According to press reports, the German intelligence service BND ended Internet monitoring for the US National Security Agency at the start of the week. Only information from faxes and phone calls is still being sent on.
The UK government has passed new legislation that exempts GCHQ, police, and other intelligence officers from prosecution for hacking into computers and mobile phones. The changes to the Computer Misuse Act were introduced over a year ago without a real public debate and entered into force on May 3.
According to Privacy International's legal experts, the amended Computer Misuse Act "grants UK law enforcement new leeway to potentially conduct cyber attacks within the UK."
Judging that the new bill contains provisions incompatible with the EU Fundamental Rights Chart, a number of deputies plan to the refer to the European Commission.
CNIL alerted that the surveillance files have the legal specificity of prohibiting any control from the perspective of compliance with the law on Internet freedom.
National Assembly Digital Committee fears that the new intelligence bill will enable mass instead of targeted surveillance, especially given the existence of such operating measures as the ‘black-boxes’ and the IMSI-catcher (technology for interception communications), known to have been employed in the NSA practices.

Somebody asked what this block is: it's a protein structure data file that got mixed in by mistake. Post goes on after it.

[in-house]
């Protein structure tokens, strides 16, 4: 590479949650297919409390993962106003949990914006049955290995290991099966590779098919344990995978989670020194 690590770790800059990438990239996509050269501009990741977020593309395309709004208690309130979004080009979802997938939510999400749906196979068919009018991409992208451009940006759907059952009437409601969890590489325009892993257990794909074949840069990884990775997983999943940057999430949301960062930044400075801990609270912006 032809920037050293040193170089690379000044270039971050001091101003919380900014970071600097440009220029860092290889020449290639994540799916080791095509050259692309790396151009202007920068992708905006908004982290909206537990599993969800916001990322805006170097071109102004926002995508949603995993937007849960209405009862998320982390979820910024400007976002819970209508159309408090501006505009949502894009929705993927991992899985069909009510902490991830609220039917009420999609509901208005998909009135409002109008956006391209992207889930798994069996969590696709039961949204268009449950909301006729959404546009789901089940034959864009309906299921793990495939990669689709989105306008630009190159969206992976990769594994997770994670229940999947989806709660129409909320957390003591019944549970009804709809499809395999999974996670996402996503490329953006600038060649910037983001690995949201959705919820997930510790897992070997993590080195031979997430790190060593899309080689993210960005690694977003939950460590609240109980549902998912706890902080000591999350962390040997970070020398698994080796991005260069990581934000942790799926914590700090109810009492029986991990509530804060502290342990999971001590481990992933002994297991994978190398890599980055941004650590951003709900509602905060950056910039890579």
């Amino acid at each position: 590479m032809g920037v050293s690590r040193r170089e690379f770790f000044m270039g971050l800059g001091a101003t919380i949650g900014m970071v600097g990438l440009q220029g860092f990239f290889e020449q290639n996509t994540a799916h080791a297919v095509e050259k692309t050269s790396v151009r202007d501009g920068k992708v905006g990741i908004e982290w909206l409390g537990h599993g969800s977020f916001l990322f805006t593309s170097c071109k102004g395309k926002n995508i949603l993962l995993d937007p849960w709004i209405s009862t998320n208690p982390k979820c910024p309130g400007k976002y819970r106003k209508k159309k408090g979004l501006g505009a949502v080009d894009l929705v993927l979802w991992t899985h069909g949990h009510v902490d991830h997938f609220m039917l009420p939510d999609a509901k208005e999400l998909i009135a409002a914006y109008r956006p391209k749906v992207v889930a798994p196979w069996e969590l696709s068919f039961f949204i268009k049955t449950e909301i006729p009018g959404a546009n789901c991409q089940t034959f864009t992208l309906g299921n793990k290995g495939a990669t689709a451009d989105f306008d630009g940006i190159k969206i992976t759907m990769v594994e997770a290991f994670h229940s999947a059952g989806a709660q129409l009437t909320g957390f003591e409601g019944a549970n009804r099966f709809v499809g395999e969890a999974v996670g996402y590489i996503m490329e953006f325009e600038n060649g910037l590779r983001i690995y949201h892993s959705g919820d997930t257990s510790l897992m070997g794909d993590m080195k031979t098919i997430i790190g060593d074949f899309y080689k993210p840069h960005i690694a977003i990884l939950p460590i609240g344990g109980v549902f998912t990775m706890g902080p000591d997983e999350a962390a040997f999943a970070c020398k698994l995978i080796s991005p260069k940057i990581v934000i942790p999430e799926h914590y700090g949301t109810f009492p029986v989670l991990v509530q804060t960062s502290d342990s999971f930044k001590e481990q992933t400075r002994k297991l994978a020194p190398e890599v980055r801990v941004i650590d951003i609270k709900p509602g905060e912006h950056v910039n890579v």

This week, Access joined a coalition letter to the Foreign Secretary of the United Kingdom sharply criticizing the government for spying on international human rights groups. The letter responded to revelations in a ruling by the Investigatory Powers Tribunal, which disclosed that Government Communications Headquarters (GCHQ) had spied on organizations in South Africa and Egypt. The UK is a member of the so-called Five Eyes coalition of governments — including the U.S., Canada, Australia, and New Zealand — that collaborates on intelligence gathering.